Expanding the Use of Spatial Discovery

UCSB’s Open Data site acts as a one-stop shop for browsing and accessing data. As the amount of research data available through UCSB Open Data continues to grow, discovery of campus research is also increasing across a broader community. Recent efforts to produce a self-organizing map of campus research based on the subject descriptions of dissertations have yielded interesting insights into clusters of research themes.

Expanding the notion of spatial discovery to such topic spaces offers another spatial view of data that is nongeographic. Coupling topic modeling with geographic views of research obtained from geoparsing text descriptions of research enables the spatial discovery of university scholarship through both geographic and topic spaces.

For more information, please visit UCSB Open Data or contact Sara Lafia at slafia@geog.ucsb.edu.

About the Authors

Sara Lafia, a graduate student in the geography department at UCSB, works in partnership with the UCSB Library and the Center for Spatial Studies on improving the spatial discovery of research data and documents. Her research addresses the question of how to spatially enable discovery of connected data and publications in a setting that allows for mapping and GIS analysis. She is also interested in the application of spatialization frameworks to nonspatial data to gain new insights into contents. Her background is in urban and regional planning, and she has worked on projects with the Region 10 Environmental Planning Agency, the South Coast Air Quality Management District, and the Jet Propulsion Laboratory.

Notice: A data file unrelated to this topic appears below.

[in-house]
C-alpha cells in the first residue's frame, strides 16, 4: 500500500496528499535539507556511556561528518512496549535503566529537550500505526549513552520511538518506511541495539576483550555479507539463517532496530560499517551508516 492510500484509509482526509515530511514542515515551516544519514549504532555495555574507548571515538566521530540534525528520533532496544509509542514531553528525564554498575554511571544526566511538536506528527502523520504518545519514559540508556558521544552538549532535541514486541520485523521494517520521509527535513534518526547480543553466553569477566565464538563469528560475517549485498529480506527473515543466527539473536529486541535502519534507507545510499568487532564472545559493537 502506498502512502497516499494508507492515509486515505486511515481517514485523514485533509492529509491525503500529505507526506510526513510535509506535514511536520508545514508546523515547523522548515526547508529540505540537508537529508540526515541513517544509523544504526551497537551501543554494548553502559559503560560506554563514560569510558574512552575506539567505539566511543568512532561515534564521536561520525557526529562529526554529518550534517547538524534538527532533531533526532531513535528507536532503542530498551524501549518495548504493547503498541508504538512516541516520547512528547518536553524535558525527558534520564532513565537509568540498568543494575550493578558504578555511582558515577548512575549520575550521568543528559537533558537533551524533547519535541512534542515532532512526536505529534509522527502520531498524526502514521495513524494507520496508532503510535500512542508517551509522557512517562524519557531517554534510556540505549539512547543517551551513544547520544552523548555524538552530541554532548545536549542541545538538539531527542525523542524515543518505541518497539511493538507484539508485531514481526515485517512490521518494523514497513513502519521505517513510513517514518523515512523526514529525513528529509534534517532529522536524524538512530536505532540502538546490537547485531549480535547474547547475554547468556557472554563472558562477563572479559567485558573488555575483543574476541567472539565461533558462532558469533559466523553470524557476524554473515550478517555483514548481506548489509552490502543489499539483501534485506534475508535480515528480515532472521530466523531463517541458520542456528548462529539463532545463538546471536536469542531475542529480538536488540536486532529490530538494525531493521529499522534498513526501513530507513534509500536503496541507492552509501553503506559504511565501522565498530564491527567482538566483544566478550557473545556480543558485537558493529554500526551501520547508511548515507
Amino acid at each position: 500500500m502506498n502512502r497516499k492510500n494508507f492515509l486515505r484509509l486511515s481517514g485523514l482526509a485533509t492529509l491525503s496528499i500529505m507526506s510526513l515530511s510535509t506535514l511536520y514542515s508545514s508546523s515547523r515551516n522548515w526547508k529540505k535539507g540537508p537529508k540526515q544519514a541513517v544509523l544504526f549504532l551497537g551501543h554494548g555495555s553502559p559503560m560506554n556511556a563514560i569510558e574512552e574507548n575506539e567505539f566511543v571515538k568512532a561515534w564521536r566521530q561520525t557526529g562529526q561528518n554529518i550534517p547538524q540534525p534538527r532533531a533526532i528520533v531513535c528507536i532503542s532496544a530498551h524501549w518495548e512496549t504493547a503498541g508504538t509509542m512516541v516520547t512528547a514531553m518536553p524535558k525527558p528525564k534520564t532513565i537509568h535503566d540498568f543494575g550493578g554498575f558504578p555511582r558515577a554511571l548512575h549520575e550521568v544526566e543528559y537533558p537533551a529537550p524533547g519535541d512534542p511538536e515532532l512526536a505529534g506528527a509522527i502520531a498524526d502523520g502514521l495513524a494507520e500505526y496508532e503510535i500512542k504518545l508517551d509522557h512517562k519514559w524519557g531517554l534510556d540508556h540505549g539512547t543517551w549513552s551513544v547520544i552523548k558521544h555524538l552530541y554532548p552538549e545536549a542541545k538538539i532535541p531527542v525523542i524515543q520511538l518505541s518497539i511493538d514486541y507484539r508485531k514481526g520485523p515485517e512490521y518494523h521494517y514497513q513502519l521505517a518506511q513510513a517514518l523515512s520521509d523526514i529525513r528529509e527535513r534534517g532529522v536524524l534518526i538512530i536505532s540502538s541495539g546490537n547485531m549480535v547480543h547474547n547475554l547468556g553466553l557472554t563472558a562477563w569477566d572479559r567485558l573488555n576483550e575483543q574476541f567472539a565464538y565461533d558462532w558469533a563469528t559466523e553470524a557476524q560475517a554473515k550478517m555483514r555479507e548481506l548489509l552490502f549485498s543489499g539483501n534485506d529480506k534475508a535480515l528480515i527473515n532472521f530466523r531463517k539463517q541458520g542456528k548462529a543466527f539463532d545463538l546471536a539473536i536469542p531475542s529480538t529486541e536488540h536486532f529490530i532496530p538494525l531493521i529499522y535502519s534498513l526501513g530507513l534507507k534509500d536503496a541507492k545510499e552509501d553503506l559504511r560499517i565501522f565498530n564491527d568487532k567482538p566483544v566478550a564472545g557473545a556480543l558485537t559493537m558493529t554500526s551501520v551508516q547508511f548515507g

Werner Kuhn holds the Jack and Laura Dangermond Endowed Chair and is a professor in the department of geography at UCSB. He is also the director of the Center for Spatial Studies at UCSB. His main research and teaching goal is to enable transdisciplinary research through spatial information and computing. Before joining UCSB in 2013, Kuhn was a professor of geoinformatics at the University of Münster, Germany, where he led MUSIL, an interdisciplinary semantic interoperability research lab (musil.uni-muenster.de). He holds a doctorate from ETH Zurich in surveying engineering and was a postdoctoral researcher with the National Center for Geographic Information and Analysis (1989–1991) as well as with the Vienna University of Technology (1991–1996). He is a cofounder of the COSIT Conference Series (since 1993) and the Vespucci Initiative (vespucci.org) (since 2003).